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All you can ask as coaches is for the players to give 100 per cent, and they did that.
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Wales coach Warren Gatland says his side are now "back in contention" for the Six Nations title after beating France 27-6 in Cardiff.
Wales are attempting to become the first side to win the championship outright in three straight years, an aim which seemed to have faded after a disappointing 26-3 defeat against Ireland in Dublin two weeks ago.
But Friday night's demolition of Les Bleus at the Millennium Stadium means Gatland's side can travel with renewed hope to face England at Twickenham on March 9.
"It gives us a better chance than we had before the France game. If you look at Dublin, you would probably have expected it (the France game) to be a lot closer," Gatland said.
"We are back in contention. We have got some confidence and can build a bit of momentum. We have had some good results at Twickenham.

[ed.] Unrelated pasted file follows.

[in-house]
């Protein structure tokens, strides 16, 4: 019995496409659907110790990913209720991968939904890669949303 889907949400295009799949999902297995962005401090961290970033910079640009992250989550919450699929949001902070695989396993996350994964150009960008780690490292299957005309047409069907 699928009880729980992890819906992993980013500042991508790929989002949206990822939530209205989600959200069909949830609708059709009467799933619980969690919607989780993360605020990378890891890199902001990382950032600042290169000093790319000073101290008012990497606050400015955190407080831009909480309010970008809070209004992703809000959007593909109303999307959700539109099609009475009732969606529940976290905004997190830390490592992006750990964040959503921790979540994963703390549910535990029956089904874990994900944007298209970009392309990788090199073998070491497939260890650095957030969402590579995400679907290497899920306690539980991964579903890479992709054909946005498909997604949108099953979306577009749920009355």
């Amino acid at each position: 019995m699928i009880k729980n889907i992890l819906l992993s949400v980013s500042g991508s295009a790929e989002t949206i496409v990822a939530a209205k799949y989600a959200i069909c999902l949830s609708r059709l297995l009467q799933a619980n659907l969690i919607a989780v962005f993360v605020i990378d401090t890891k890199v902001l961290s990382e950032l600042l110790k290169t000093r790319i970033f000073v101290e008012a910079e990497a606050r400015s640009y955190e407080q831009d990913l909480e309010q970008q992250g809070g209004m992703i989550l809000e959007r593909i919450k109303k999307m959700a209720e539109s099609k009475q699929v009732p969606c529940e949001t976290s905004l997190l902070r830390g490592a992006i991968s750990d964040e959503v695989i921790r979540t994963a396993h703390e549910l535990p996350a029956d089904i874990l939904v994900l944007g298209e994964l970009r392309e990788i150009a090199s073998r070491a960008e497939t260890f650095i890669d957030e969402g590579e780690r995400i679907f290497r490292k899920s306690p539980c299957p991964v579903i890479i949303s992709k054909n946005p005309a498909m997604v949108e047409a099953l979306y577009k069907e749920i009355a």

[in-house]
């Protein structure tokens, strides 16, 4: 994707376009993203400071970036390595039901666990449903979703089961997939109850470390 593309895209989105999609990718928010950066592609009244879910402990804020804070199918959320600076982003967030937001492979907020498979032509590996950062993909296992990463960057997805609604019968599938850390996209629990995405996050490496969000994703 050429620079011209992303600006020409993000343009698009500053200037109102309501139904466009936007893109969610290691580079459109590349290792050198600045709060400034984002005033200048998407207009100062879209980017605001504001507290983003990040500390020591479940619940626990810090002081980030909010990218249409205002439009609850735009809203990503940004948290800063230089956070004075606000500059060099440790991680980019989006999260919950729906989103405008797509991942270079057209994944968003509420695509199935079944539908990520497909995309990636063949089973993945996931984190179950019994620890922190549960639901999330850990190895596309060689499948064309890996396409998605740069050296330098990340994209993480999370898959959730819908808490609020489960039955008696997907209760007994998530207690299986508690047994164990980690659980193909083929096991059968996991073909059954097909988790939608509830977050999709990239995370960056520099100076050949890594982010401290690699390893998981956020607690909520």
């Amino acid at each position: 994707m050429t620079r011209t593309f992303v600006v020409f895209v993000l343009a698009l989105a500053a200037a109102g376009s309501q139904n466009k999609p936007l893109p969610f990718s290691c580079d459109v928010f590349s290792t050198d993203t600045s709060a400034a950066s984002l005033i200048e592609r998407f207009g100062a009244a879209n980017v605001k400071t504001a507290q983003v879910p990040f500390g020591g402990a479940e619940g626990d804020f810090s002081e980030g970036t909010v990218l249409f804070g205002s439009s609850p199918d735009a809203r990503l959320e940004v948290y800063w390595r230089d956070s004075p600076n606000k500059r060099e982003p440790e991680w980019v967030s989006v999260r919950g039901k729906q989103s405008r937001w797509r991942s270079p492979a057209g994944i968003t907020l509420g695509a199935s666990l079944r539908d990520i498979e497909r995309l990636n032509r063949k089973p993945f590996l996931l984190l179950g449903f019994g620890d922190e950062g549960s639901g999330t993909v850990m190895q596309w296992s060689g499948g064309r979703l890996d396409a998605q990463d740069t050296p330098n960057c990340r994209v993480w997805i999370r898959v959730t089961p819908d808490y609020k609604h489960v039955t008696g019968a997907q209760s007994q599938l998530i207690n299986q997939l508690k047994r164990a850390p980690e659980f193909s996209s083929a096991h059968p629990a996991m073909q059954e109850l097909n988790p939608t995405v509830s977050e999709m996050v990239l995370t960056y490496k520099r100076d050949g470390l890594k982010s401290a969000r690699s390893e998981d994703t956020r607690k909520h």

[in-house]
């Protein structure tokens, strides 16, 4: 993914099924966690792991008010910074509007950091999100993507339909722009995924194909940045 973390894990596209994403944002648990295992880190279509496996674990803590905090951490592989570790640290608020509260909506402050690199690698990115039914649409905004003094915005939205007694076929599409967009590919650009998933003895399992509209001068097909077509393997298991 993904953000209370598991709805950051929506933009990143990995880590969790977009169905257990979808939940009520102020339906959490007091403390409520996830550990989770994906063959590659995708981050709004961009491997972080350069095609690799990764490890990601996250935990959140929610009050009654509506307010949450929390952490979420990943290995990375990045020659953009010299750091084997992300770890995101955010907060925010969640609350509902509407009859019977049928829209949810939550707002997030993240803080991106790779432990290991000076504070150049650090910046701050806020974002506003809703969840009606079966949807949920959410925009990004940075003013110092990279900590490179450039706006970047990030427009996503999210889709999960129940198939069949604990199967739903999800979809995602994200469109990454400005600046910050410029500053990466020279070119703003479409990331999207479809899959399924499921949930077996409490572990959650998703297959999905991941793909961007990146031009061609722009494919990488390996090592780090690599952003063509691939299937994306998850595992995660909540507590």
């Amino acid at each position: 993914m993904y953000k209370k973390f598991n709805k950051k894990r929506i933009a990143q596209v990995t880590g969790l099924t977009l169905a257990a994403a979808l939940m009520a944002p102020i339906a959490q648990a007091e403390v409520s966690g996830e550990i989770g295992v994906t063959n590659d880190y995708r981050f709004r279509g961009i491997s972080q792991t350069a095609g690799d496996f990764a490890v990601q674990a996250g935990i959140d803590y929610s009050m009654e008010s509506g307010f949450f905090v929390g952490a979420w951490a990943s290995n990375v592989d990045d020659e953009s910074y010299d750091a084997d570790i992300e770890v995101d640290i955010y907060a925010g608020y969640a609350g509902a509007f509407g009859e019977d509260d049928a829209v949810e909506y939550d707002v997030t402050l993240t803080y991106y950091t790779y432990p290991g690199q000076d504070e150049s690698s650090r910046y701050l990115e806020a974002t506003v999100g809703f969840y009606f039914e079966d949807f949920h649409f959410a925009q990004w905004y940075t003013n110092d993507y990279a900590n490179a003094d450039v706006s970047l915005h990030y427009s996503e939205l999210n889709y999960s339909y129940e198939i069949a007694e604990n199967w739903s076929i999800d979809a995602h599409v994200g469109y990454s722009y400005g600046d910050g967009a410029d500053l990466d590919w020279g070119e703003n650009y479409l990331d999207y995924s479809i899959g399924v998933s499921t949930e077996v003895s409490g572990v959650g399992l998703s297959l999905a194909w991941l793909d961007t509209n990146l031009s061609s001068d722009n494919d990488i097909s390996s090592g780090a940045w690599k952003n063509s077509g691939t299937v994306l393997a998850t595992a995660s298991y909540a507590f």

"All you can ask as coaches is for the players to give 100 per cent, and they did that."
Tries in each half from George North and Sam Warburton, plus 17 points from the boot of Leigh Halfpenny, left France floundering on Friday night.
The visitors also had prop Nicolas Mas and No 8 Louis Picamoles sin-binned, which meant they played half the second period with 14 men.
It was a record Six Nations win for Wales against France and the home side's largest margin of victory in the fixture since 1950.
"We know we let ourselves down in Dublin in terms of the way we played and the performance," Gatland added.
"There was a lot of pressure on the coaches and the players, and they responded brilliantly. I thought it was an excellent display.
"The message is always when you put that jersey on that you need to remind yourself sometimes about the responsibility. We are such a small playing nation that you can't take that jersey for granted. That was the message.
"The performance against Ireland just wasn't good enough. It wasn't good enough from the players or coaches.
"It was a reminder that when we put that jersey on we have got a huge amount to play for, whether it is family or friends or players from the past.
"Even though there was a lot of criticism out there and people calling for wholesale changes, I am a great believer in sometimes giving players a chance to redeem themselves. That is definitely what happened.
"When you are involved in a game that doesn't go your way, then you want the chance to go out there and put things right."
Read the thoughts and opinions of Phil Edwards with skysports.com